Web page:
FOR Coonamble Angus, improving fodder production has become a top priority, after wet weather ended a run of below-average seasons.
Stud co-principal Craig Davis and wife Nat recently recorded 310 millimetres at their Bremer Bay property to the start of June, compared to 100mm at the same time last year.
Despite three consecutive dry years, Coonamble finished 2020 strong with near-average rainfall showering the property from mid-July onwards.
"We received some rain in mid-July, which gave us a break to the season," Mr Davis said.
"When we got that 110mm on August 1, well we had a really good finish after that.
"I think we probably ended up with 550mm at the end of it, but it was all recorded at the end of the year."
The second-generation Angus breeder runs about 750 to 800 breeders, 180 bulls and 150 heifers on 1600 hectares of arable land.
He also grows oats, however this year seeded ryegrass and new clovers to establish paddocks for good pasture in the favourable conditions.
Mr Davis said he did some cropping and it depended on how the season unfolded as to whether it was harvested or used for fodder.
He said he had been "caught out" the past three years, not having enough fodder and having to buy in more.
But the strong finish last year helped him produce a substantial amount of silage and hay in spring.
"It has set us up nicely this year,'' Mr Davis said.
"Our main priority is making sure we get our fodder production right first."
Historically, the average rainfall at Coonamble Angus is 550-600mm.
The last time the farm had a decent season start was in 2016-17, when it stayed green throughout the entire year.
In the years that followed, they were hit with much smaller rainfall events and strong north-westerly winds, which caused more trouble than good.
"You only get 3-4mm out of those smaller rainfall events, then you have the wind taking more out than the rain was actually putting in," Mr Davis said.
"You would call them negative rain events.
"And I think that's what gets people down the most - the wind.
"When we are trying not to have soil erosion and then that happens, it is the hardest part."
Coonamble switched to no-till farming and retaining stubble in an attempt to hold the soil together.
Mr Davis said about 40 hectares was significantly affected by erosion, which he put down to the dry and windy conditions and overgrazing.
He said the drier years have helped him gain a better understanding of what not to run in unfavourable circumstances.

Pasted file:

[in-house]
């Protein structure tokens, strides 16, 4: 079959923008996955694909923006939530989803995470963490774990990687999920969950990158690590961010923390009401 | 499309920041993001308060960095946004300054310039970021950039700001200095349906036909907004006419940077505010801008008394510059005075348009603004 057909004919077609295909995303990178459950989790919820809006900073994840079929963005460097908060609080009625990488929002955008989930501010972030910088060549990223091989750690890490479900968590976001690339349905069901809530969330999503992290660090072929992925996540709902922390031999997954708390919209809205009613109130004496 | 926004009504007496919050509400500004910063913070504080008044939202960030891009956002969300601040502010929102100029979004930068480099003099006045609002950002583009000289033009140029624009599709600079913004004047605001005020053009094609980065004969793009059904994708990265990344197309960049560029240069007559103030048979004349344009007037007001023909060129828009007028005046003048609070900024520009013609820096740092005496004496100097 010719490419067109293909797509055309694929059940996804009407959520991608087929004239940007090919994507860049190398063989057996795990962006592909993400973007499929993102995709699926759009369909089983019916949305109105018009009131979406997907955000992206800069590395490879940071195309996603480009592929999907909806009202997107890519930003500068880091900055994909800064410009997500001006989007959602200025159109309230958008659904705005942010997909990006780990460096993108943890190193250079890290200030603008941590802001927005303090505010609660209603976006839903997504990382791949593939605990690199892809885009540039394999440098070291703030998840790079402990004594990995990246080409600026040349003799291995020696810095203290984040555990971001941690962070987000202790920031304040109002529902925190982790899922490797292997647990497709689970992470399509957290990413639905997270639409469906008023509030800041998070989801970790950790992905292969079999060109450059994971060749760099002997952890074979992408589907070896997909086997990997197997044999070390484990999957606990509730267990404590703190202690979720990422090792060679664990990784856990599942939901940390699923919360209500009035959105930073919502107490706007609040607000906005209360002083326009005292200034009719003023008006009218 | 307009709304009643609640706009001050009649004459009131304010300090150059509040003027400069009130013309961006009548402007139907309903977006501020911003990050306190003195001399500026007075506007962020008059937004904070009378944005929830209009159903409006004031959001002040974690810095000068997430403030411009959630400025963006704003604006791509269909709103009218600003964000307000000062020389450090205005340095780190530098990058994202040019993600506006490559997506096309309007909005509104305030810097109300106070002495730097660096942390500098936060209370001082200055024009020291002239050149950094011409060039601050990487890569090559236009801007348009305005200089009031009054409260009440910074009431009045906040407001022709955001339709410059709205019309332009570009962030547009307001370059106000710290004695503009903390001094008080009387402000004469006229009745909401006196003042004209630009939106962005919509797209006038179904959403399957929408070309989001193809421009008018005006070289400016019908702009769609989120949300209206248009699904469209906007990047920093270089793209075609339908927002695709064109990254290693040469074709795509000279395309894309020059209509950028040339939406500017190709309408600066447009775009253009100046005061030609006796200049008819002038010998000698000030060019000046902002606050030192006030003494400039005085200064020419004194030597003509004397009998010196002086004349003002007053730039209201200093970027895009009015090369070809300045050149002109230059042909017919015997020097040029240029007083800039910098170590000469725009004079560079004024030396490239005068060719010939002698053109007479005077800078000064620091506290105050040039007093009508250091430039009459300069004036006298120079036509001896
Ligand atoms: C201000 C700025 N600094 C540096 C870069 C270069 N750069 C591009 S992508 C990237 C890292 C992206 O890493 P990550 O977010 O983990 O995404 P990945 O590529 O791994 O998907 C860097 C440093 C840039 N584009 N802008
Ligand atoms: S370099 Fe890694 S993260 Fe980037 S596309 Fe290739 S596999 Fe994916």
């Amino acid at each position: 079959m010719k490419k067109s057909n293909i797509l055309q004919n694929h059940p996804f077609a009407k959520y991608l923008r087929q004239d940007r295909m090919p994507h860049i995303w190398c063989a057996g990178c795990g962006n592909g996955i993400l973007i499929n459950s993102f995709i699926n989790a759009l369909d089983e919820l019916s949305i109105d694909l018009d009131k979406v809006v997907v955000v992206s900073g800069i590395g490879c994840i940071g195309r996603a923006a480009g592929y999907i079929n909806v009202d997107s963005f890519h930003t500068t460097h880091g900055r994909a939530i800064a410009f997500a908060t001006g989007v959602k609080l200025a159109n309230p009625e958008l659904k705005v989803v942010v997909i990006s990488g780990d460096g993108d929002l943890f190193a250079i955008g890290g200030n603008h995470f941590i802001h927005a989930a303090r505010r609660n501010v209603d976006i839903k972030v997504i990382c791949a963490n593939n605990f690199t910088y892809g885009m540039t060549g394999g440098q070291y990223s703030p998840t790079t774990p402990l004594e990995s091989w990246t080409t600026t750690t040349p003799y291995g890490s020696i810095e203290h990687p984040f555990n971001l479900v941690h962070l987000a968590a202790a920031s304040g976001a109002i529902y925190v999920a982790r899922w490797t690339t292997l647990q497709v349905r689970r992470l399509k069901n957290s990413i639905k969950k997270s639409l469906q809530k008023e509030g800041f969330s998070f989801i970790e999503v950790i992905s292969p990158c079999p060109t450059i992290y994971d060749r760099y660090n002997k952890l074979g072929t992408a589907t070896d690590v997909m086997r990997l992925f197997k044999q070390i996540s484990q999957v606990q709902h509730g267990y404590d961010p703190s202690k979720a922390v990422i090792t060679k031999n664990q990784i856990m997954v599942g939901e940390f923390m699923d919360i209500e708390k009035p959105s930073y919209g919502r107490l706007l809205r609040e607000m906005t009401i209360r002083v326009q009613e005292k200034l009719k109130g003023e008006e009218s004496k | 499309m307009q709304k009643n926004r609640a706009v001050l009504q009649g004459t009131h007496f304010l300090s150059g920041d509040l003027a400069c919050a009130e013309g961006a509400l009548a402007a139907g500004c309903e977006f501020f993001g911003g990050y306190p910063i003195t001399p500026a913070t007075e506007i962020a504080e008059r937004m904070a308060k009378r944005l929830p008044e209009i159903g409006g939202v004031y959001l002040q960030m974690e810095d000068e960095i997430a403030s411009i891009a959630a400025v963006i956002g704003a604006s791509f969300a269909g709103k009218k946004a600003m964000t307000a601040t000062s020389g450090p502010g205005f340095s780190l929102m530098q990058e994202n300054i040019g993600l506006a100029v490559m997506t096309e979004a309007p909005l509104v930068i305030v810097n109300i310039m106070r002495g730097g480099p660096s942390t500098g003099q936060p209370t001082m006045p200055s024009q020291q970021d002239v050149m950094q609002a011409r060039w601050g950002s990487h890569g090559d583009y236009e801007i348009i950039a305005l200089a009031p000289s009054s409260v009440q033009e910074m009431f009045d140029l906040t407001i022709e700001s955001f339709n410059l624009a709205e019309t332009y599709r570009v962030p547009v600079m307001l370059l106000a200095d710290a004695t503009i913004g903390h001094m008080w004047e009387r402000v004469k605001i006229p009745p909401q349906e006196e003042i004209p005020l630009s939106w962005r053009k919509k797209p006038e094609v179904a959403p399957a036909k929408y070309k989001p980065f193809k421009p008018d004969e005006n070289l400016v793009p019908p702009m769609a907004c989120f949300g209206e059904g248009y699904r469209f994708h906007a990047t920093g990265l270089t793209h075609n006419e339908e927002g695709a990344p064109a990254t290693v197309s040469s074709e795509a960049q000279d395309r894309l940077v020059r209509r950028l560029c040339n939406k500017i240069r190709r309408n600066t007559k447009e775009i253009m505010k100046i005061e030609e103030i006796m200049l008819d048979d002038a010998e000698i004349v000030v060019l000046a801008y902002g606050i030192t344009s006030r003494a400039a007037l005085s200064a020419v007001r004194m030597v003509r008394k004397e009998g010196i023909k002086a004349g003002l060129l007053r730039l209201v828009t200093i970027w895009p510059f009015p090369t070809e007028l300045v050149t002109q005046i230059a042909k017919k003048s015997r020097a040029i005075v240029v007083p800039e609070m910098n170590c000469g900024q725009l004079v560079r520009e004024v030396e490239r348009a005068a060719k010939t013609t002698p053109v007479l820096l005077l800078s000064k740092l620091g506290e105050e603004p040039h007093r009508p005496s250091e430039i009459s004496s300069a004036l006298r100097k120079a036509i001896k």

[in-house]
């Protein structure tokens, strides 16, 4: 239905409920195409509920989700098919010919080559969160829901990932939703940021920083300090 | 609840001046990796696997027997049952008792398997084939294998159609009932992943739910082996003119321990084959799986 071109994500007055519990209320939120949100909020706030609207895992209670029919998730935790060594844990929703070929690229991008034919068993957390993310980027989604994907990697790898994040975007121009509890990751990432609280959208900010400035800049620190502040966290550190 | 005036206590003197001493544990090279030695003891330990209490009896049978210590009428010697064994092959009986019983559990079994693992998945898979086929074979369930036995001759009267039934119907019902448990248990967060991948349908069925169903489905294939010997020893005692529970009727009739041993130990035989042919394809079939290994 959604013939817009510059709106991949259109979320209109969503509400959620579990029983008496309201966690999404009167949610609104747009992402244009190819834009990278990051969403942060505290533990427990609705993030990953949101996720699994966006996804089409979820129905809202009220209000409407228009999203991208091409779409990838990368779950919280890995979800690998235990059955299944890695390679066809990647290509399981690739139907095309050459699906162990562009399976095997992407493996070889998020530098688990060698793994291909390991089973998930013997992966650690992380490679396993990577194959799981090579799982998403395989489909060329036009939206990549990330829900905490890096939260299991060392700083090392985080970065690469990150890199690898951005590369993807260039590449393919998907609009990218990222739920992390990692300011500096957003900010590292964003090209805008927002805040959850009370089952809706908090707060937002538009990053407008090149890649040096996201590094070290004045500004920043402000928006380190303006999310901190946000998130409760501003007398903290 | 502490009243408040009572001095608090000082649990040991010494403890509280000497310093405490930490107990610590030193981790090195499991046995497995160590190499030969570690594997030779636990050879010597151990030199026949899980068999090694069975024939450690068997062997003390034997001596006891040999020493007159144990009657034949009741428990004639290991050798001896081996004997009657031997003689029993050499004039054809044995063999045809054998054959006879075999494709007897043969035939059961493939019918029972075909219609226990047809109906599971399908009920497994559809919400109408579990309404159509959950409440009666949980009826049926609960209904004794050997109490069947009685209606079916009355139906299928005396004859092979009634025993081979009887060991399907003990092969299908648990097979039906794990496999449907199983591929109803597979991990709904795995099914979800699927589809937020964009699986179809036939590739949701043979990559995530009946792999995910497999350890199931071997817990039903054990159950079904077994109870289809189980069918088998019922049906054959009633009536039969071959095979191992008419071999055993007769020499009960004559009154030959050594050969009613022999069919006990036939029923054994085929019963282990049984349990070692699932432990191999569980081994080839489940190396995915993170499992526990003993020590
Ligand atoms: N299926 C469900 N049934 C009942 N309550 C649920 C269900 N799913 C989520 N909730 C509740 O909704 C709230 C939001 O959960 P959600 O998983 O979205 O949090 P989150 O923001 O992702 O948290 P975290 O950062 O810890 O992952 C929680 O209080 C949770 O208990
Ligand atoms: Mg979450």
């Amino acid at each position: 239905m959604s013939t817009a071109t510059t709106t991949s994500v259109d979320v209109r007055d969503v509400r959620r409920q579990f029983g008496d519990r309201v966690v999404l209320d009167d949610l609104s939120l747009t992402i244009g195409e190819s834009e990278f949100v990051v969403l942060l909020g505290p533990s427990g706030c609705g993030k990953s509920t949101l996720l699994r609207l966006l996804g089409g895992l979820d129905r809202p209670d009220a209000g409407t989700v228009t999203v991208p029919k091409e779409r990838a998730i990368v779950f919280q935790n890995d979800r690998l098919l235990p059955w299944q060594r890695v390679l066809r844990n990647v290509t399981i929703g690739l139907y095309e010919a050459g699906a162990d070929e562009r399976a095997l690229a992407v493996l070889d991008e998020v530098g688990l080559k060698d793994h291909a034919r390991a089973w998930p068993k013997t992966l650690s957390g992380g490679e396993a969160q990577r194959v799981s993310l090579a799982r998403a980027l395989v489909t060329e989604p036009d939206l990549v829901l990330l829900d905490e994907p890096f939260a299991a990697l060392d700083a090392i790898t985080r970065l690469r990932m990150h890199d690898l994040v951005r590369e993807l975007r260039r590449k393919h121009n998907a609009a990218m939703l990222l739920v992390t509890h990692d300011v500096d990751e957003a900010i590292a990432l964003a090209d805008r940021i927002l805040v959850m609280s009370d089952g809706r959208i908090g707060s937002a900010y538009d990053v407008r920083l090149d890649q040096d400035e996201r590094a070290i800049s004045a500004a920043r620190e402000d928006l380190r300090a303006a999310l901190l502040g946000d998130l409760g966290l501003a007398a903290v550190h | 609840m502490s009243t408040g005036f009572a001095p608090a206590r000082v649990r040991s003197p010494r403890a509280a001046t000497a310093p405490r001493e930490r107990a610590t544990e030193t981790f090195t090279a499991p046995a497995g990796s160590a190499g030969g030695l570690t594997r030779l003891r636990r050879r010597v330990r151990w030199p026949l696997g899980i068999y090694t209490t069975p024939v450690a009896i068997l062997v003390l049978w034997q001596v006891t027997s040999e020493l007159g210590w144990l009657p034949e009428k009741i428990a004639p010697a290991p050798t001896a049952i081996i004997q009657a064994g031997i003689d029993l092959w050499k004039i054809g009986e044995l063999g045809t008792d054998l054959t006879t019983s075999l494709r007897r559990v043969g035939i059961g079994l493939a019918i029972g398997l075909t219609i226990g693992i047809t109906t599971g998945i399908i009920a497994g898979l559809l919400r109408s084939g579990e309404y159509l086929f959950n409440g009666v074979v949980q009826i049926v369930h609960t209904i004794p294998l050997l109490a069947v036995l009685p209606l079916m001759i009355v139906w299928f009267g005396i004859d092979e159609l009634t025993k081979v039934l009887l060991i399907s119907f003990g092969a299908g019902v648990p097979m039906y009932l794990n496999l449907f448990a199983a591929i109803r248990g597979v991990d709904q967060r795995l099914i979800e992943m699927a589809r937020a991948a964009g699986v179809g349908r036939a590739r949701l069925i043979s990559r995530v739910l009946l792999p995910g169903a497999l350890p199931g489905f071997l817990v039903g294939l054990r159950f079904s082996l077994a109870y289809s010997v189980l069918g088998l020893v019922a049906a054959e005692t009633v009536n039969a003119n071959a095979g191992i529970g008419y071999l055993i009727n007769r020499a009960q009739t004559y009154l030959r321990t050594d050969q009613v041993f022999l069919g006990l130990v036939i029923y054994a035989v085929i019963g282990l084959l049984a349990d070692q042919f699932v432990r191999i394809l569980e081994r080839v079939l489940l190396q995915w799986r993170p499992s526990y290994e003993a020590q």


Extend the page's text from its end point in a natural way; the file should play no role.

"The stock are looking good, they recovered pretty quickly, as soon as we got that spring flush last year,'' Mr Davis said.
"We did end up sending 100-head off to agistment in July when we were concerned it would still be another six weeks before we had any feed.
"We sold those stock while they were away on agistment.
"One of the decisions we made, perhaps after the better years, was we were slightly overstocked."
At the end of March last year when "things didn't feel good", Coonamble also sold 50 stud heifers over east to South Australia (30 head) and Victoria (20 head).
As for cropping, the recent rainfall, teamed with the warmer weather, has encouraged growth and set Mr Davis' operation up for a promising season.
"It does seem quite warm this year, even though we are now into winter," he said.
"Things still seem to be growing reasonably well, which helps if it gets too cold because once you get the rain then the growth sort of slows down.
"The kikuyu certainly hasn't taken a hit and looks quite lush.
"You notice the kikuyu around Albany can turn yellow in colour because it gets too cold for it."
Mr Davis said the rain had left Bremer Bay residents in high spirits, particularly as it had helped the river break through to the ocean for the first time in four years.
He said the celebrations had spread right across WA with most agricultural areas receiving a drink.
"I know there will be some people that didn't, but on the whole I think most have," Mr Davies said.
"The season outlook is positive among sheep, cattle and grain farmers with the prices being quite good.
"Ideally, it is probably just a bit wetter than we would like it to be, but I think everyone would prefer that instead of the dry."
Mr Davis said the security of water in dams at Bremer Bay was a good feeling and a welcome sight.
He said in the dry years there were many farmers who had been forced to cart water.
"We weren't one of them, but you would be just about employing someone to drive a truck to cart water everyday,'' he said.
"That on top of all other costs is huge.
"All of the dams have only just filled up now with the rainfall in the past few weeks."
Coonamble operates on an underground water system, however water "well and truly overflowing" in one of their key dams will provide security moving forward.
Mr Davis said while the cattle preferred bore water, the dam being full meant he didn't have to "freak" on a 40 degree summer day.
"At least I have some water and they can go to the dam if there is something wrong with the trough," he said.
"It relieves that stress and pressure."
Mr Davis said the rainfall had replenished swamps which haven't had water in them since 2017.
"You forget sometimes that this is normal, where you have a few dry years in a row or past years where it is just wet," he said.
"As a kid this is how I remember Bremer Bay.
"Water over the road in three or four spots coming out of town, that sort of thing."